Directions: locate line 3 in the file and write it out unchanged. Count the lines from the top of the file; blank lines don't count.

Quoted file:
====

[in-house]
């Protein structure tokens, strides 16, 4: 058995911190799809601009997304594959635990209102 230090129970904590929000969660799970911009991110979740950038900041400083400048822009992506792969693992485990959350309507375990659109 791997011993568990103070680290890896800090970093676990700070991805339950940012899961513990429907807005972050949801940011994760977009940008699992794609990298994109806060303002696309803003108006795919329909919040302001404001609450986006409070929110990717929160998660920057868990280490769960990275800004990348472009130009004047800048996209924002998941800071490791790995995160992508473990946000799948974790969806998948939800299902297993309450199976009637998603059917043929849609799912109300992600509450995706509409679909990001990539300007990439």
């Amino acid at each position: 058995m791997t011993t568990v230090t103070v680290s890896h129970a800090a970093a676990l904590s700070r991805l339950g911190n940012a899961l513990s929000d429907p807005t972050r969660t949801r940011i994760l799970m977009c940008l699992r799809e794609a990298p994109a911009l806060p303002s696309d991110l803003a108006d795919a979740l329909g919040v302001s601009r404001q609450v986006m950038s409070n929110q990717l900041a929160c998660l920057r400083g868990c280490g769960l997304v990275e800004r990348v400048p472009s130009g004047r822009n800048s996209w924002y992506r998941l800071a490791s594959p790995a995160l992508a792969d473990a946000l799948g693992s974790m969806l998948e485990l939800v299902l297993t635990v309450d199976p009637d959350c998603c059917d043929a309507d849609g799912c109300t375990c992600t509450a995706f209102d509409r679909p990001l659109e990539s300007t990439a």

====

């Amino acid at each position: 058995m791997t011993t568990v230090t103070v680290s890896h129970a800090a970093a676990l904590s700070r991805l339950g911190n940012a899961l513990s929000d429907p807005t972050r969660t949801r940011i994760l799970m977009c940008l699992r799809e794609a990298p994109a911009l806060p303002s696309d991110l803003a108006d795919a979740l329909g919040v302001s601009r404001q609450v986006m950038s409070n929110q990717l900041a929160c998660l920057r400083g868990c280490g769960l997304v990275e800004r990348v400048p472009s130009g004047r822009n800048s996209w924002y992506r998941l800071a490791s594959p790995a995160l992508a792969d473990a946000l799948g693992s974790m969806l998948e485990l939800v299902l297993t635990v309450d199976p009637d959350c998603c059917d043929a309507d849609g799912c109300t375990c992600t509450a995706f209102d509409r679909p990001l659109e990539s300007t990439a």